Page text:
"You're welcome for sparing your life."

"Please, I don't want your pity."

"I didn't help you because I pity you." Bloom says, sitting opposite of him on the cavern floor. He looks towards the ceiling instead of at her face. "You've killed hundreds of people and caused millions of dollars in damage all because you couldn't win a fight. Your ego could cover my entire hometown and then some; I'm way past pity."

"Then educate me, Your Highness: what caused your change of heart?"

Bloom doesn't answer his question. "I'm going to go out on a limb and say you don't want to be sent back to the Omega dimension for all eternity. And lucky for you, there's an alternative solution."

"Lucky me," he quips. "What deserted dungeon do you plan to imprison me in?"


His head snaps down to properly look her in the eyes; the first time since she's entered. "You must be joking."

"Nope. Earth is a magic-less world with enough government to keep you in check. And who knows; maybe if you don't try to overtake it, I could give you your powers back." Even as she says the words, she knows it isn't that good of a sell, especially for someone like Baltor. But she had hoped the idea of maybe getting his powers back would help sweeten things.

No such luck. "So you're keeping me alive as a pet project? A convict you can reform into a respectable member of society?"

"You're not a pet project; once I send you to Earth you can walk into the White House and proclaim yourself leader of the free world for all I care. But I'm warning you; you won't get very far without your powers."

Baltor glares at her. "Sending me to Earth with a lack of magic still sounds like a pet project. Since this has turned into some sort of honesty hour, you must humor me; why didn't you just kill me?"

"Do you want to die?" He huffs and doesn't meet her eye, which is the closest thing to a yes Bloom’s going to get. "So again, you're welcome."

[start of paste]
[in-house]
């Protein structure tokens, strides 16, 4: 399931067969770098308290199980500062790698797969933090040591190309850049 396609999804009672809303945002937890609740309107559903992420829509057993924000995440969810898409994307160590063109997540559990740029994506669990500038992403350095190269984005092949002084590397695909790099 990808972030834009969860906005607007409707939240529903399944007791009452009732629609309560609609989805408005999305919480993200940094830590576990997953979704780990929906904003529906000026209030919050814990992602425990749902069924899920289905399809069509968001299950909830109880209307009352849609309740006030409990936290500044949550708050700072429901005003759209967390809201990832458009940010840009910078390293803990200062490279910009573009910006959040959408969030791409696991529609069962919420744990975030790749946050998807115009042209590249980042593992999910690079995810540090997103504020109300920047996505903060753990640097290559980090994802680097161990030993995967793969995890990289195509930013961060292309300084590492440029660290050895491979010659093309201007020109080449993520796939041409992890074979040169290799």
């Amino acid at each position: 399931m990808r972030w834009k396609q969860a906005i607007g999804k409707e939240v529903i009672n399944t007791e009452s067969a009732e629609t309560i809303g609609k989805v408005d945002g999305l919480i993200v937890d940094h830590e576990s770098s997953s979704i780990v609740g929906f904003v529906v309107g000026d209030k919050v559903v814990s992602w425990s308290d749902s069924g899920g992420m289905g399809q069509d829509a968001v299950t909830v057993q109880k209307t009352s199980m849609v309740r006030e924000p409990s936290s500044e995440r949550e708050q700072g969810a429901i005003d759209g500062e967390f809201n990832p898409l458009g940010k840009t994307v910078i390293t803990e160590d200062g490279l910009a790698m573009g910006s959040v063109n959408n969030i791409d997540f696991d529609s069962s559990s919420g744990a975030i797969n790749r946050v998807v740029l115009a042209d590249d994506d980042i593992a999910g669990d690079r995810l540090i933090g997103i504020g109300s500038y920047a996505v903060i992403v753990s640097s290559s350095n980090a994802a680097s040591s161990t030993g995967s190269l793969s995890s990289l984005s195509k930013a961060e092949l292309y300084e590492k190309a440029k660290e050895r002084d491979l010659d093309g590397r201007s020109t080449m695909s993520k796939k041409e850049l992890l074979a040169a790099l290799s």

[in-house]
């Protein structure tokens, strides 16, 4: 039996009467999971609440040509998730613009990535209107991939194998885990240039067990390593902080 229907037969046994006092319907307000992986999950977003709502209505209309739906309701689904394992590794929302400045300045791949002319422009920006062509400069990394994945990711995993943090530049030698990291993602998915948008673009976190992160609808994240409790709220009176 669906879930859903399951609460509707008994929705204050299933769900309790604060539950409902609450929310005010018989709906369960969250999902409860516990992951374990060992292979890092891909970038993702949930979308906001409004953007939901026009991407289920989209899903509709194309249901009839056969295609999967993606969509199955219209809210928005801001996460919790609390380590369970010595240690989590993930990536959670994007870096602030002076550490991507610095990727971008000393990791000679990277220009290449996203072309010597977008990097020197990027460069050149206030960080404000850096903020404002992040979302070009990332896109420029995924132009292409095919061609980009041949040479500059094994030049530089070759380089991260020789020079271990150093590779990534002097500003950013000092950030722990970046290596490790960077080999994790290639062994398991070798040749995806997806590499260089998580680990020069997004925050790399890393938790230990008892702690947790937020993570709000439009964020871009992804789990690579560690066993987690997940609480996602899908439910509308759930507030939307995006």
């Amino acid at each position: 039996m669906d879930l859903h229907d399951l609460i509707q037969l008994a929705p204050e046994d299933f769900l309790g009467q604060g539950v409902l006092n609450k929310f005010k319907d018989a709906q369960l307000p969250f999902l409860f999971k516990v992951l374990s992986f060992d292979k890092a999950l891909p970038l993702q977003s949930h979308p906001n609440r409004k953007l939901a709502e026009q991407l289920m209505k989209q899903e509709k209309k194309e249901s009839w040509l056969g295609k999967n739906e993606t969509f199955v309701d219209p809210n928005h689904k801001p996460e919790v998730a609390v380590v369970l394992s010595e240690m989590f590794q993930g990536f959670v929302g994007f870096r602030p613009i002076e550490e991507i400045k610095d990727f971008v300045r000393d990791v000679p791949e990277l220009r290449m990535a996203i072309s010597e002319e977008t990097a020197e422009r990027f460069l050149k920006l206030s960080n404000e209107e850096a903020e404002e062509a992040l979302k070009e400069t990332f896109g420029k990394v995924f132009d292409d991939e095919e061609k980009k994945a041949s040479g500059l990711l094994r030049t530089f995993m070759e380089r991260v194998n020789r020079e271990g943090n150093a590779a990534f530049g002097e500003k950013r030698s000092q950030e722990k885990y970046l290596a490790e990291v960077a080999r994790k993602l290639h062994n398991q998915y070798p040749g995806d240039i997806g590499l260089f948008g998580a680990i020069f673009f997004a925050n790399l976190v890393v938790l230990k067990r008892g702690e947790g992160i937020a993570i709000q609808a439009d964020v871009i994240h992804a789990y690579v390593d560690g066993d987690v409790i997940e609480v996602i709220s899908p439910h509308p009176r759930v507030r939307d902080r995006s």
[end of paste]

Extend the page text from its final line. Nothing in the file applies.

"…You've never killed before, have you?"

She blinks in surprise. Baltor's gaze is still on the wall, but he keeps speaking. "It’s for the best, really. You don't want to know what it's like. Standing over someone and watching the life fade from their eyes. It doesn't even matter if you meant to kill; you get this feeling that washes over you that you can't place, and it stays with you for weeks on end. And by the time you do work out what it is, you've killed too many people to care."

The speech he gives is unprompted, but Bloom would be lying if she said it hadn't been in the back of her mind. "What's the feeling?" she asks when he still won't look at her.

"Emptiness." There's a beat, and he finally looks back at her. "No one would've objected to you killing me."

"I know."

He gives a humorless laugh. "Do they know you didn't kill me?"

She debates lying to him, but knows if she does now things will just get worse down the line. "No. They don't."

"And why is that?"

"Because you're a coward who fears death…and I'm a coward that fears loneliness."

To her surprise, he smiles. Not a full smile – there's still a hint of a smirk behind it, but for the time being, she'll take it. "We're in each others hands, then."